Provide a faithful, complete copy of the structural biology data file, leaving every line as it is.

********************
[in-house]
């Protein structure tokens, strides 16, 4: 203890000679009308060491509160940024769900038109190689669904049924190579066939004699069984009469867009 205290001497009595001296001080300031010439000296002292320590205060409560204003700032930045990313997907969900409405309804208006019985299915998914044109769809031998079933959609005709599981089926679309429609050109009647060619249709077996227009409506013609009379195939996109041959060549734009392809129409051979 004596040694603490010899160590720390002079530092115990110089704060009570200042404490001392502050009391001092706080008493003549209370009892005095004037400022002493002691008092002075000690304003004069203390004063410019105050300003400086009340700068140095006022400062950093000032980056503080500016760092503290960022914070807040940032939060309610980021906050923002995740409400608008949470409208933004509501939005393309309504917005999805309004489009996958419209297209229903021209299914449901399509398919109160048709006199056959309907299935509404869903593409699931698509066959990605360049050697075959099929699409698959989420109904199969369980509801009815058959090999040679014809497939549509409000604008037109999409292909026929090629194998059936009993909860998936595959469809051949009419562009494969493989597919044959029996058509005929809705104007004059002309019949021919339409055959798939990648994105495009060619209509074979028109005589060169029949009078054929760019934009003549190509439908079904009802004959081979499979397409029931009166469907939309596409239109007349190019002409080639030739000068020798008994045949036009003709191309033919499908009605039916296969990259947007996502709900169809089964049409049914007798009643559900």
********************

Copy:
[in-house]
């Protein structure tokens, strides 16, 4: 203890000679009308060491509160940024769900038109190689669904049924190579066939004699069984009469867009 205290001497009595001296001080300031010439000296002292320590205060409560204003700032930045990313997907969900409405309804208006019985299915998914044109769809031998079933959609005709599981089926679309429609050109009647060619249709077996227009409506013609009379195939996109041959060549734009392809129409051979 004596040694603490010899160590720390002079530092115990110089704060009570200042404490001392502050009391001092706080008493003549209370009892005095004037400022002493002691008092002075000690304003004069203390004063410019105050300003400086009340700068140095006022400062950093000032980056503080500016760092503290960022914070807040940032939060309610980021906050923002995740409400608008949470409208933004509501939005393309309504917005999805309004489009996958419209297209229903021209299914449901399509398919109160048709006199056959309907299935509404869903593409699931698509066959990605360049050697075959099929699409698959989420109904199969369980509801009815058959090999040679014809497939549509409000604008037109999409292909026929090629194998059936009993909860998936595959469809051949009419562009494969493989597919044959029996058509005929809705104007004059002309019949021919339409055959798939990648994105495009060619209509074979028109005589060169029949009078054929760019934009003549190509439908079904009802004959081979499979397409029931009166469907939309596409239109007349190019002409080639030739000068020798008994045949036009003709191309033919499908009605039916296969990259947007996502709900169809089964049409049914007798009643559900």